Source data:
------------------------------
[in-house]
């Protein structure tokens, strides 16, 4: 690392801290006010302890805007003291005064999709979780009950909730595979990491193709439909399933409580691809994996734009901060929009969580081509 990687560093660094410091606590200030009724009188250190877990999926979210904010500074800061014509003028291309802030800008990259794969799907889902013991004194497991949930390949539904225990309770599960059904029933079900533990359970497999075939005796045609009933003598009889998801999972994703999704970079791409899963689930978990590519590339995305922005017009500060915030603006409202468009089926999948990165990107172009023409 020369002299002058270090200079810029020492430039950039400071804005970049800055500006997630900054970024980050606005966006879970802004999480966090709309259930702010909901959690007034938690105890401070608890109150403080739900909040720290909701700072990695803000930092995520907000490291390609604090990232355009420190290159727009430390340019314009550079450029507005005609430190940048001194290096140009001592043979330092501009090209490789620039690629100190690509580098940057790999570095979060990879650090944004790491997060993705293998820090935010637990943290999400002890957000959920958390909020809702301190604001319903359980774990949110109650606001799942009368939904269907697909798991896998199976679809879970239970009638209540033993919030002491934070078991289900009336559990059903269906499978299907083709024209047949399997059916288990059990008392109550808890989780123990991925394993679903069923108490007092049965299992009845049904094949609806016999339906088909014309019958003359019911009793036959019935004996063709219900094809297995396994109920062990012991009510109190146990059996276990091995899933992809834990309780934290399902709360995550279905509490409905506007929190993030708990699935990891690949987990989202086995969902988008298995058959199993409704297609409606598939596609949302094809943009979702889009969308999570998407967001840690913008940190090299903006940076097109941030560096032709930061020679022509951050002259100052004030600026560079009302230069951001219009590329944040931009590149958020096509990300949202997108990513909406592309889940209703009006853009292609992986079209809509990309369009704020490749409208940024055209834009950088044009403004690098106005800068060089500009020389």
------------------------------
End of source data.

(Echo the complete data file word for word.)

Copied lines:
[in-house]
């Protein structure tokens, strides 16, 4: 690392801290006010302890805007003291005064999709979780009950909730595979990491193709439909399933409580691809994996734009901060929009969580081509 990687560093660094410091606590200030009724009188250190877990999926979210904010500074800061014509003028291309802030800008990259794969799907889902013991004194497991949930390949539904225990309770599960059904029933079900533990359970497999075939005796045609009933003598009889998801999972994703999704970079791409899963689930978990590519590339995305922005017009500060915030603006409202468009089926999948990165990107172009023409 020369002299002058270090200079810029020492430039950039400071804005970049800055500006997630900054970024980050606005966006879970802004999480966090709309259930702010909901959690007034938690105890401070608890109150403080739900909040720290909701700072990695803000930092995520907000490291390609604090990232355009420190290159727009430390340019314009550079450029507005005609430190940048001194290096140009001592043979330092501009090209490789620039690629100190690509580098940057790999570095979060990879650090944004790491997060993705293998820090935010637990943290999400002890957000959920958390909020809702301190604001319903359980774990949110109650606001799942009368939904269907697909798991896998199976679809879970239970009638209540033993919030002491934070078991289900009336559990059903269906499978299907083709024209047949399997059916288990059990008392109550808890989780123990991925394993679903069923108490007092049965299992009845049904094949609806016999339906088909014309019958003359019911009793036959019935004996063709219900094809297995396994109920062990012991009510109190146990059996276990091995899933992809834990309780934290399902709360995550279905509490409905506007929190993030708990699935990891690949987990989202086995969902988008298995058959199993409704297609409606598939596609949302094809943009979702889009969308999570998407967001840690913008940190090299903006940076097109941030560096032709930061020679022509951050002259100052004030600026560079009302230069951001219009590329944040931009590149958020096509990300949202997108990513909406592309889940209703009006853009292609992986079209809509990309369009704020490749409208940024055209834009950088044009403004690098106005800068060089500009020389």